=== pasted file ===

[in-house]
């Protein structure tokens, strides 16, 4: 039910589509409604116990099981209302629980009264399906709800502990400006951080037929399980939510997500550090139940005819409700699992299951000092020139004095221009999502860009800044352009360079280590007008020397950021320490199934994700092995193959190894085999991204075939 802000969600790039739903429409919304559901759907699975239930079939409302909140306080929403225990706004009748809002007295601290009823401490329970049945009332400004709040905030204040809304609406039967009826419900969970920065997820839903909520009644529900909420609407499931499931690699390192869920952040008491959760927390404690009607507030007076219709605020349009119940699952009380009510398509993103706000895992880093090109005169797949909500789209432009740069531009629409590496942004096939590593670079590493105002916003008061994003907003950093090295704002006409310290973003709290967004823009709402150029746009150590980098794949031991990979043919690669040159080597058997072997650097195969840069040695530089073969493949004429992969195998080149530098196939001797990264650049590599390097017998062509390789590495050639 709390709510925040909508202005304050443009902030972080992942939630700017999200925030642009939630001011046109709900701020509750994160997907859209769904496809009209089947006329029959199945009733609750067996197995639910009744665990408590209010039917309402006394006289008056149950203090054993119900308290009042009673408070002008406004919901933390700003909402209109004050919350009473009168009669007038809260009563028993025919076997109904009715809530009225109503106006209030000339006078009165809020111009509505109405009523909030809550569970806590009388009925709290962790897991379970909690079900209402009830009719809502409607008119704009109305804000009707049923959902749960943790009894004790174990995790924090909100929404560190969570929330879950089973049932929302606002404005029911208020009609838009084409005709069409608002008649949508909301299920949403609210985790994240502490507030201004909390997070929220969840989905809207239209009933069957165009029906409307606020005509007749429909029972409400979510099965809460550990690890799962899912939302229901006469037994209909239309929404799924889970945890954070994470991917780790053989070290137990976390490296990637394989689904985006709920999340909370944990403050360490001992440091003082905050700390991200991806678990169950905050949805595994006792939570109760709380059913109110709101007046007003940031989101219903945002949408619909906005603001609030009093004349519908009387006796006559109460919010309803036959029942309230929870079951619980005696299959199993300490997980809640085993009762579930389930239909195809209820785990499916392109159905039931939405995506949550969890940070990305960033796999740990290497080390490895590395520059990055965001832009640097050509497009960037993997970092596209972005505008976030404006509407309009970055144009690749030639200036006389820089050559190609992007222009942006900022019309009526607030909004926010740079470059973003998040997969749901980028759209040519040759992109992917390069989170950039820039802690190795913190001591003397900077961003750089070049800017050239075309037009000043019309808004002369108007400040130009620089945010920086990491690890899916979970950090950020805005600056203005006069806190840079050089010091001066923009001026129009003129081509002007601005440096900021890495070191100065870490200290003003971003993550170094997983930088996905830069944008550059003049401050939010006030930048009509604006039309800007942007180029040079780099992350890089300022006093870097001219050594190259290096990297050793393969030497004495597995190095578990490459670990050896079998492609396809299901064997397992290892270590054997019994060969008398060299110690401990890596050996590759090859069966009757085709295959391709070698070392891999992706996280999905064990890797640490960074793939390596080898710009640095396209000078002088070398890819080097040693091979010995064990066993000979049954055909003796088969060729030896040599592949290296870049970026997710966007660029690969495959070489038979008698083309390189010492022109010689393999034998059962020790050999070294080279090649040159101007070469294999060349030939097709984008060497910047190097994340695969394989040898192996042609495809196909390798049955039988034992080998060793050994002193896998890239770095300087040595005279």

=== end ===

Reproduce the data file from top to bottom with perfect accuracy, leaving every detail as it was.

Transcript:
[in-house]
């Protein structure tokens, strides 16, 4: 039910589509409604116990099981209302629980009264399906709800502990400006951080037929399980939510997500550090139940005819409700699992299951000092020139004095221009999502860009800044352009360079280590007008020397950021320490199934994700092995193959190894085999991204075939 802000969600790039739903429409919304559901759907699975239930079939409302909140306080929403225990706004009748809002007295601290009823401490329970049945009332400004709040905030204040809304609406039967009826419900969970920065997820839903909520009644529900909420609407499931499931690699390192869920952040008491959760927390404690009607507030007076219709605020349009119940699952009380009510398509993103706000895992880093090109005169797949909500789209432009740069531009629409590496942004096939590593670079590493105002916003008061994003907003950093090295704002006409310290973003709290967004823009709402150029746009150590980098794949031991990979043919690669040159080597058997072997650097195969840069040695530089073969493949004429992969195998080149530098196939001797990264650049590599390097017998062509390789590495050639 709390709510925040909508202005304050443009902030972080992942939630700017999200925030642009939630001011046109709900701020509750994160997907859209769904496809009209089947006329029959199945009733609750067996197995639910009744665990408590209010039917309402006394006289008056149950203090054993119900308290009042009673408070002008406004919901933390700003909402209109004050919350009473009168009669007038809260009563028993025919076997109904009715809530009225109503106006209030000339006078009165809020111009509505109405009523909030809550569970806590009388009925709290962790897991379970909690079900209402009830009719809502409607008119704009109305804000009707049923959902749960943790009894004790174990995790924090909100929404560190969570929330879950089973049932929302606002404005029911208020009609838009084409005709069409608002008649949508909301299920949403609210985790994240502490507030201004909390997070929220969840989905809207239209009933069957165009029906409307606020005509007749429909029972409400979510099965809460550990690890799962899912939302229901006469037994209909239309929404799924889970945890954070994470991917780790053989070290137990976390490296990637394989689904985006709920999340909370944990403050360490001992440091003082905050700390991200991806678990169950905050949805595994006792939570109760709380059913109110709101007046007003940031989101219903945002949408619909906005603001609030009093004349519908009387006796006559109460919010309803036959029942309230929870079951619980005696299959199993300490997980809640085993009762579930389930239909195809209820785990499916392109159905039931939405995506949550969890940070990305960033796999740990290497080390490895590395520059990055965001832009640097050509497009960037993997970092596209972005505008976030404006509407309009970055144009690749030639200036006389820089050559190609992007222009942006900022019309009526607030909004926010740079470059973003998040997969749901980028759209040519040759992109992917390069989170950039820039802690190795913190001591003397900077961003750089070049800017050239075309037009000043019309808004002369108007400040130009620089945010920086990491690890899916979970950090950020805005600056203005006069806190840079050089010091001066923009001026129009003129081509002007601005440096900021890495070191100065870490200290003003971003993550170094997983930088996905830069944008550059003049401050939010006030930048009509604006039309800007942007180029040079780099992350890089300022006093870097001219050594190259290096990297050793393969030497004495597995190095578990490459670990050896079998492609396809299901064997397992290892270590054997019994060969008398060299110690401990890596050996590759090859069966009757085709295959391709070698070392891999992706996280999905064990890797640490960074793939390596080898710009640095396209000078002088070398890819080097040693091979010995064990066993000979049954055909003796088969060729030896040599592949290296870049970026997710966007660029690969495959070489038979008698083309390189010492022109010689393999034998059962020790050999070294080279090649040159101007070469294999060349030939097709984008060497910047190097994340695969394989040898192996042609495809196909390798049955039988034992080998060793050994002193896998890239770095300087040595005279």